The new preview for The Punisher #10 asks a question and there’s an answer that should seem obvious. Although, it’s hard to say what we will actually get.
Panels from: Punisher: War Zone #5 (Greg Rucka + Carmine Di Giandomenico).
C’mon now, Mitch Gerads.
It’s his recycling his own art this time, rather than someone else’s, but for a main cover to repurpose a page that was used heavily as advertisement during the promotion for this run? It’s noticeably lazy and a bit on the questionable side.
Nope, it’s 616! The Punisher MAX run “ended” with Aaron’s run (there are some oneshots aside but Aaron’s finale was very… final). The main rule of thumb to know is that MAX is isolated and has no superpowered heroes in it. This series by Edmondson is 616, with the rest of the Marvel U (Electro, Natasha, etc).
"You’re not in the Marines now, but you’ve obviously been in combat. Fallujah? Marjah?"
"Both. I’m still fighting. Just at home. I make sure nothing slips through the cracks."
The Punisher #8
Kevin Maurer, Nathan Edmondson, + Carmen Carnero
Unless I’m mistaken somehow (feel free to let me know), here’s a funny thing: this dates Frank as being rebooted as tremendously early in his career as the Punisher. The First and Second Battle of Fallujah was 2004. Operation Moshtarak in Marjah was 2010. If Frank was still serving as a Marine at this time, this dates Frank Castle as only operating as the Punisher for (about) four years.
This may explain some of Frank’s odd characterization during this run. Aging down the character seems inescapable, given how comics work, and even Rucka touched on this briefly. However, it also has implications: if Frank has been active for only four years now, how does that tie in with his impact across the universe? The time spent developing a reputation or crossing paths with other Marvel Universe characters?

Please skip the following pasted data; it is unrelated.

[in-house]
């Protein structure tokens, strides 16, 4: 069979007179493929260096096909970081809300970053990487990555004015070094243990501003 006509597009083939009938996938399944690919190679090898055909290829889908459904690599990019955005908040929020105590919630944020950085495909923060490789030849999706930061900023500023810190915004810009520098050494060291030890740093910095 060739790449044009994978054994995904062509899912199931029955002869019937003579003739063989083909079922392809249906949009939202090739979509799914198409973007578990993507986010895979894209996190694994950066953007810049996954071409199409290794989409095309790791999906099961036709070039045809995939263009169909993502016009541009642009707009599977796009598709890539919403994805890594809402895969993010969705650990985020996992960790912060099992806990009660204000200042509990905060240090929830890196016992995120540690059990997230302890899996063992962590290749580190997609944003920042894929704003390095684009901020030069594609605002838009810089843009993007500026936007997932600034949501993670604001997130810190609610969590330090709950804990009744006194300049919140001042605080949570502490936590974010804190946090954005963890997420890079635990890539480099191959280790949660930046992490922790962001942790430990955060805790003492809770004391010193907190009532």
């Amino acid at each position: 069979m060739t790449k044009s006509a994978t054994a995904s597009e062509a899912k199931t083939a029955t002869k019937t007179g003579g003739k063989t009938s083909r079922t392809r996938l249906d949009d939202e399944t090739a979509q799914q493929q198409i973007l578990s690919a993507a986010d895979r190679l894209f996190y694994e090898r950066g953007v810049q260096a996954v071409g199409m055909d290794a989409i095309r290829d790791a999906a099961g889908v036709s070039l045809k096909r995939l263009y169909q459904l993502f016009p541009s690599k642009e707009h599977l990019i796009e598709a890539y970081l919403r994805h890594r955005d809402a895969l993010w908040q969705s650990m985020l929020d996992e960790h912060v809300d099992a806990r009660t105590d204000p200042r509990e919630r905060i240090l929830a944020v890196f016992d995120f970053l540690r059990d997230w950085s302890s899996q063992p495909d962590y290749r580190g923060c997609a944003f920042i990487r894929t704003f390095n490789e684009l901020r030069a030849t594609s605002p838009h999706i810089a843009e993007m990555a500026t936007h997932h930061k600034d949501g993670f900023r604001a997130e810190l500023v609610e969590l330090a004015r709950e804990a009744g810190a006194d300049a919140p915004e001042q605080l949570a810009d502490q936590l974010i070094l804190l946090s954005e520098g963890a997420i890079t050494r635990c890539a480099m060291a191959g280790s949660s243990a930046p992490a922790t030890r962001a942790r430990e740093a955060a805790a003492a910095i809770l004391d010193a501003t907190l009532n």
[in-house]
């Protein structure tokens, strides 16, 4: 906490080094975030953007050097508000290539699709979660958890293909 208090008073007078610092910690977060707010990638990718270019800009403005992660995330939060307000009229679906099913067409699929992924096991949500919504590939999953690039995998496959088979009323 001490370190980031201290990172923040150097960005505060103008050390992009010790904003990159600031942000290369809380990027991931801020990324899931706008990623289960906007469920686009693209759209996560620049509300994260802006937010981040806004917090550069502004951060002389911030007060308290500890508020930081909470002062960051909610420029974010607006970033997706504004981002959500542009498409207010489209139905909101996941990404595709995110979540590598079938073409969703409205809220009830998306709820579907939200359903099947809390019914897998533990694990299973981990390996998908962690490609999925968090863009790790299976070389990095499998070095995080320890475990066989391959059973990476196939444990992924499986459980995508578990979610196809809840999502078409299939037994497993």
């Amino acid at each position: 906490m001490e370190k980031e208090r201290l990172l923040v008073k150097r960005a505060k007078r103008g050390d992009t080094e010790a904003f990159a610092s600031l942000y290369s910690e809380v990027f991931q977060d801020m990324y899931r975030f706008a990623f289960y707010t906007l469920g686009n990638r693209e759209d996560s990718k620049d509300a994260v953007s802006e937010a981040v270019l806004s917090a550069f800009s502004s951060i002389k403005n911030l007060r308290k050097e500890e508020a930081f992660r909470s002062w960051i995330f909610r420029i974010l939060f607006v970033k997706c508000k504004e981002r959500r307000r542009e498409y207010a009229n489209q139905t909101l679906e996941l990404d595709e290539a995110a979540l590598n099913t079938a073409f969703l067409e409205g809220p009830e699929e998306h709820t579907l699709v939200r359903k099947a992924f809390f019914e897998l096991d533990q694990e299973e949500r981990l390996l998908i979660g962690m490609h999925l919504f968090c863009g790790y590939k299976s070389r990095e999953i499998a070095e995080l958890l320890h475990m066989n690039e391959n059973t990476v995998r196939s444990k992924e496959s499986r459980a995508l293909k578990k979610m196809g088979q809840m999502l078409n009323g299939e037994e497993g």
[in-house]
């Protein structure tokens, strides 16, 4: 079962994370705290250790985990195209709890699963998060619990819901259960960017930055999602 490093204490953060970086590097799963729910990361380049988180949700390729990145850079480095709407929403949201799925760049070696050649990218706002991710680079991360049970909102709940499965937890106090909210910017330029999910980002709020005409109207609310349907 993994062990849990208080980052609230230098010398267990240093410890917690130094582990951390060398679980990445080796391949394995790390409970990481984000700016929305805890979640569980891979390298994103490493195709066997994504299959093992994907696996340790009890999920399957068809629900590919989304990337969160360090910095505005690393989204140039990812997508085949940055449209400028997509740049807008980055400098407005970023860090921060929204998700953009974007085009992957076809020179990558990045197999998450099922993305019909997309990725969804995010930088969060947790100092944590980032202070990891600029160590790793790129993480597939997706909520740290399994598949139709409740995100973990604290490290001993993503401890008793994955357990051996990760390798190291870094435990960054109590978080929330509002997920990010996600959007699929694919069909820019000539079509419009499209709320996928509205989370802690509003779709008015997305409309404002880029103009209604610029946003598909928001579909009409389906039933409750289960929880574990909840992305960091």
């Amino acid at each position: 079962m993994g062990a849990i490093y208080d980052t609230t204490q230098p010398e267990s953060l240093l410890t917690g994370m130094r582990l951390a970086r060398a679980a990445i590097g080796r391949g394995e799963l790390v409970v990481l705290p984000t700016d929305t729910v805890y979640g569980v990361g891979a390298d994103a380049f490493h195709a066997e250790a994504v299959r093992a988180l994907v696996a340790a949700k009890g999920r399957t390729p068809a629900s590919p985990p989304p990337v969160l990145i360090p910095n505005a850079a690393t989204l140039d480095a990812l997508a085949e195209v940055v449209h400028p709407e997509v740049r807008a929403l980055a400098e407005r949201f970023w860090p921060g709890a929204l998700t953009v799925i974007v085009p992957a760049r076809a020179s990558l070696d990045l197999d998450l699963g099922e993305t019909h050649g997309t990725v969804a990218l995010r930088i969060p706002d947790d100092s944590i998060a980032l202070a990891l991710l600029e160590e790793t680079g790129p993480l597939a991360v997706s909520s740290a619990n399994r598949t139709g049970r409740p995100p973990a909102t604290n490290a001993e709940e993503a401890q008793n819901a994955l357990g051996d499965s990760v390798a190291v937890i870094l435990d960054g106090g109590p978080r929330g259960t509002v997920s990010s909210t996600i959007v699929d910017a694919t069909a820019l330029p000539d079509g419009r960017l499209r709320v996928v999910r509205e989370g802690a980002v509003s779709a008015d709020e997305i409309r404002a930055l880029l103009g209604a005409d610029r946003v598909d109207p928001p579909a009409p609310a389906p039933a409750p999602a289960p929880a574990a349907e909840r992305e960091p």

The other implication, if this isn’t a reboot, could be that Frank shipped himself into overseas conflicts to assist on his own terms. Which would be an interesting concept to explore — but that requires more attention than a casual namedrop.
If you read the recap pages — I know a lot of people gloss over them — the recap pages in “War Zone” actually are part of the story. There’s information in those recap pages that set up future issues and where this thing is going. So, you ignore it at your peril. Matt Murdock is mentioned in there as well. He’s being mentioned for a reason.
Greg Rucka on the recap pages of Punisher: War Zone 1-5
As discussed once before, this is an interesting extra bit of information. It carries on the plot thread that started in The Omega Effect crossover, where Matt Murdock reaches out to Rachel. He continues in his effort to help her by working as her attorney, hoping to do for her what he could not do for Frank. It also continues to reference the relationship between Rachel and Norah Winters, who is credited to be writing these ‘articles’ in Rachel’s defense.
It acknowledges that Rachel has her own small circle of attachments in the Marvel Universe; her own connections to build off of. She is not solely linked to Frank Castle alone, and there is potential in those relationships, should she ever be acknowledged by a writer again.
I don’t know what you’re up against, but take it from me— don’t let your emotions lead the way.
Black Widow #9 + The Punisher #9
Nathan Edmondson, Phil Noto, + Mitch Gerads